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Article
Racial disparity in pregnancy-related mortality following a live birth outcome
Meyers Primary Care Institute Publications and Presentations
  • Margaret A. Harper, Baptist Medical Center
  • Mark A. Espeland, Wake Forest University School of Medicine
  • Elizabeth Dugan, University of Massachusetts Medical School
  • Robert Meyer, North Carolina State Center for Health Informatics and Statistics
  • Kathy Lane, Wake Forest University School of Medicine
  • Sharon Williams, Wake Forest University School of Medicine
UMMS Affiliation
Meyers Primary Care Institute; Department of Medicine, Division of Geriatric Medicine
Date
4-7-2004
Document Type
Article
Medical Subject Headings
Adult; African Americans; Cause of Death; Death Certificates; European Continental Ancestry Group; Female; Humans; Hypertension; Logistic Models; *Maternal Mortality; Medical Record Linkage; North Carolina; Pregnancy; Pregnancy Complications; Risk Factors; Socioeconomic Factors
Abstract
PURPOSE: African-American women have a 2- to 4-fold increased risk of pregnancy-related death compared with Caucasian women. We conducted this study to determine if differences in a combination of socioeconomic and medical risk factors may explain this racial disparity in pregnancy-related death. METHODS: Pregnancy-related deaths of African-American (N=60) and Caucasian (N=47) women were identified from review of pregnancy-associated deaths (N=400) ascertained through cause of death on death certificates, electronic linkage of birth and death files, and review of the hospital discharge database for the State of North Carolina, during the period between 1992 and 1998. Controls (N=3404) were randomly selected from all live births for the same 7-year period. Logistic regression was used to model the association between race and pregnancy-related death. RESULTS: The unadjusted odds ratio (OR) for pregnancy-related death for African-Americans compared with Caucasians was 3.07 (95% confidence interval [CI], 2.08, 4.54). After controlling for gestational age at delivery, maternal age, income, hypertension, and receipt of prenatal care, African-American race remained a significant predictor variable (OR 2.65 [95% CI 1.73, 4.07]). CONCLUSIONS: Our analysis confirms that there is a strong association between race and pregnancy-related death, even after adjusting for potential predictors and confounders.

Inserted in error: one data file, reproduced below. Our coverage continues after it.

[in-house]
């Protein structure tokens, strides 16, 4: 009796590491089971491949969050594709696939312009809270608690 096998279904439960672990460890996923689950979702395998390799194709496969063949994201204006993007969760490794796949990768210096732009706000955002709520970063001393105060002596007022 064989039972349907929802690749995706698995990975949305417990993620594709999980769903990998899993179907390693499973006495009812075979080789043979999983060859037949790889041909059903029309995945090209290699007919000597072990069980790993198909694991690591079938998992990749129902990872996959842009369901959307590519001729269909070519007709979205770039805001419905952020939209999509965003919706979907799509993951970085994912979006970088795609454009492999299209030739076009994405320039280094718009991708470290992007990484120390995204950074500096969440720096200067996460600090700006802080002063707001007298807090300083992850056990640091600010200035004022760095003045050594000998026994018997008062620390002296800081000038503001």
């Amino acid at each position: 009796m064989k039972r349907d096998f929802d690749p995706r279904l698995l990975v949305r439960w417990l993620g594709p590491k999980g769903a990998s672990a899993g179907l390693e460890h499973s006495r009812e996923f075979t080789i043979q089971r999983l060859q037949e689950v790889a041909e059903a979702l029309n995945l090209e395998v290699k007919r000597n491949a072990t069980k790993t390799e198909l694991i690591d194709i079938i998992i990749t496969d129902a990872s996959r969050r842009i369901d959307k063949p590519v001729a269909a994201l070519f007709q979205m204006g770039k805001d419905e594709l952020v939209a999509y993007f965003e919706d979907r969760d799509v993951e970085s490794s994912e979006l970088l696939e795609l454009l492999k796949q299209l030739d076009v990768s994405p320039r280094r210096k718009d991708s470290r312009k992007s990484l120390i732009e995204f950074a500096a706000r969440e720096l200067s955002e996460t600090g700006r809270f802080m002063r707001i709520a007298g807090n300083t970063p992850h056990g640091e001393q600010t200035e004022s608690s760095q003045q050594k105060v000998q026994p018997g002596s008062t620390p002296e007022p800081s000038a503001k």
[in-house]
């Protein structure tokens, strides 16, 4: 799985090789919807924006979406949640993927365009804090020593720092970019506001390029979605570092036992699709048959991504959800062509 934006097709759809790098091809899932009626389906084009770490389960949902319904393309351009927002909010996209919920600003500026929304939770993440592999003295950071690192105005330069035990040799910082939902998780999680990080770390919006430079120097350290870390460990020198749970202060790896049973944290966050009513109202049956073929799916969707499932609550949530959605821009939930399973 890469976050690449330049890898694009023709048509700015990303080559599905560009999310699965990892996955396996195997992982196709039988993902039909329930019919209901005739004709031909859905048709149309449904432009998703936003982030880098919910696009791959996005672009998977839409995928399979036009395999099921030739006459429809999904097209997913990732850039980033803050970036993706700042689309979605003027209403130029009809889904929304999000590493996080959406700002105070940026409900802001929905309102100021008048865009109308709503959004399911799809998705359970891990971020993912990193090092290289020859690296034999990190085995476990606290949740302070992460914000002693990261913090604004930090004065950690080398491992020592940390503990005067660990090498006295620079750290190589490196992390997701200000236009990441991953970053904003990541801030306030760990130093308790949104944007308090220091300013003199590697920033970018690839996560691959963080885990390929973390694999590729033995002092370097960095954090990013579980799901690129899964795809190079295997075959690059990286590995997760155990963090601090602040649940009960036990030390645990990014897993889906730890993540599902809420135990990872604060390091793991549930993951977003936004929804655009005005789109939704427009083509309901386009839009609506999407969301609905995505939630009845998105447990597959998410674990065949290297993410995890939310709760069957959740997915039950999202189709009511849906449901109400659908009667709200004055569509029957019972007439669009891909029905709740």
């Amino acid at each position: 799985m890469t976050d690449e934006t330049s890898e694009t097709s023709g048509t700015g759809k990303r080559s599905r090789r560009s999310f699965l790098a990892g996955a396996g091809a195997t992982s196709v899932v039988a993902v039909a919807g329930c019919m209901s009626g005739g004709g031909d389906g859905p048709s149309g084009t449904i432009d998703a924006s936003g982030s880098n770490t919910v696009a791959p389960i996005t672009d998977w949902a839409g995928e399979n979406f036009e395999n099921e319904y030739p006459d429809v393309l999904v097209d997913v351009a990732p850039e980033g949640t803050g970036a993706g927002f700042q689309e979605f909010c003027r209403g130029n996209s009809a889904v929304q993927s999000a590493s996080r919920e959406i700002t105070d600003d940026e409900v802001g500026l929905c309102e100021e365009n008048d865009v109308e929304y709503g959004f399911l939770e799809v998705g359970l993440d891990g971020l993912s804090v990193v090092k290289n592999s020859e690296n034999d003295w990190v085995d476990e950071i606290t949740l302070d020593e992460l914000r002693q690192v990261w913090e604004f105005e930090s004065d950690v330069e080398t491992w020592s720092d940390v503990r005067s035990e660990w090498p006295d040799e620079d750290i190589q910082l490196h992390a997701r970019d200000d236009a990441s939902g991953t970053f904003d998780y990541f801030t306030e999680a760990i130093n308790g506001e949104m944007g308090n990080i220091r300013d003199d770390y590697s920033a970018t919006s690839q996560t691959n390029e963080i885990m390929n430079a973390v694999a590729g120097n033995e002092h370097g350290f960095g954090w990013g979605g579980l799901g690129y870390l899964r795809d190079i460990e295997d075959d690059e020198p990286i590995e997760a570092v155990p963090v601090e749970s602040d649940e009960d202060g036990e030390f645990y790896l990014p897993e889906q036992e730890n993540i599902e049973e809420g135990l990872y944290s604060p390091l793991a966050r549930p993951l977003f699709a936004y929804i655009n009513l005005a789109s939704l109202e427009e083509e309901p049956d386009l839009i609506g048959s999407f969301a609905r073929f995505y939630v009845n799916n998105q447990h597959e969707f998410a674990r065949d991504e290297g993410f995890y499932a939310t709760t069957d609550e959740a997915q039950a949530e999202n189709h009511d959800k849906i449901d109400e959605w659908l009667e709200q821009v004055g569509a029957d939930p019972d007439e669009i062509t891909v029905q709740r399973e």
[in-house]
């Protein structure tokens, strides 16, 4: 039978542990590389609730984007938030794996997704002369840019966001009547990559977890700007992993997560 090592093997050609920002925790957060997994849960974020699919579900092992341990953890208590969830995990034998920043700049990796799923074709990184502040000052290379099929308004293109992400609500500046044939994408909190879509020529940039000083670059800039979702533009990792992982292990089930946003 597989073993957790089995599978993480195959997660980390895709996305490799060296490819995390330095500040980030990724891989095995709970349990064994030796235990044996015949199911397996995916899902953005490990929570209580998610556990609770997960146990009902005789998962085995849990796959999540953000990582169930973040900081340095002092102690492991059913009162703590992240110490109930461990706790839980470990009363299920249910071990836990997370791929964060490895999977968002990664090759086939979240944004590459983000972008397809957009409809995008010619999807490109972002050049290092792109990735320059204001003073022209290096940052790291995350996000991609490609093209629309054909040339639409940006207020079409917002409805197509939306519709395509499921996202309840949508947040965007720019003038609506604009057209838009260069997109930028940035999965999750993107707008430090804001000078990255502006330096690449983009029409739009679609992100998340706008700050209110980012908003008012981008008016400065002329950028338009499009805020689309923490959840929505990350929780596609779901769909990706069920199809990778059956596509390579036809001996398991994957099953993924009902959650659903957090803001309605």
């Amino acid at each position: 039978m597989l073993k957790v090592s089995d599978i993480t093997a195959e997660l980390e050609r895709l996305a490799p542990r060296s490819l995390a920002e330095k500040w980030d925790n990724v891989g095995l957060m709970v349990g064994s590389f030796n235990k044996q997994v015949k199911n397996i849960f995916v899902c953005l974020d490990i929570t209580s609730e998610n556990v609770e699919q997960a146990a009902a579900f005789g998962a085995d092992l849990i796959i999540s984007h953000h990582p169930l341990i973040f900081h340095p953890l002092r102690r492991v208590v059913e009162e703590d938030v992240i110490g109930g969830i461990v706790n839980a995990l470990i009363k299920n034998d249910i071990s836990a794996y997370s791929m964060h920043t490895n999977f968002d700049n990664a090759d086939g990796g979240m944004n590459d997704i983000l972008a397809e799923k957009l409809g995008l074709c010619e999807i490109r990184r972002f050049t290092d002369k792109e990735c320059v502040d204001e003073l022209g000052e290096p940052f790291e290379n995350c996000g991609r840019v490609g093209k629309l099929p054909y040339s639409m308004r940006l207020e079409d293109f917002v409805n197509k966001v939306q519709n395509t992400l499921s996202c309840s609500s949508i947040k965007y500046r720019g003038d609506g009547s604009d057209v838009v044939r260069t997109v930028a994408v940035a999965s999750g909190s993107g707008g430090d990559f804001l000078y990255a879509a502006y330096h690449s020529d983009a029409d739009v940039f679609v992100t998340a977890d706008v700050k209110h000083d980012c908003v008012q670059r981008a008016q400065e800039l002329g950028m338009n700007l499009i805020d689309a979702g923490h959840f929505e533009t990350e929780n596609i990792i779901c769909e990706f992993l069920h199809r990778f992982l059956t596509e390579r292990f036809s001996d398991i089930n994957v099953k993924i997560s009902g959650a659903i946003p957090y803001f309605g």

Rights and Permissions
Citation: Ann Epidemiol. 2004 Apr;14(4):274-9. Link to article on publisher's site
Comments

At the time of publication, Elizabeth Dugan was not yet affiliated with the University of Massachusetts Medical School.

Related Resources
Link to Article in PubMed
PubMed ID
15066607
Citation Information
Margaret A. Harper, Mark A. Espeland, Elizabeth Dugan, Robert Meyer, et al.. "Racial disparity in pregnancy-related mortality following a live birth outcome" Vol. 14 Iss. 4 (2004) ISSN: 1047-2797 (Linking)
Available at: http://works.bepress.com/elizabeth_dugan/11/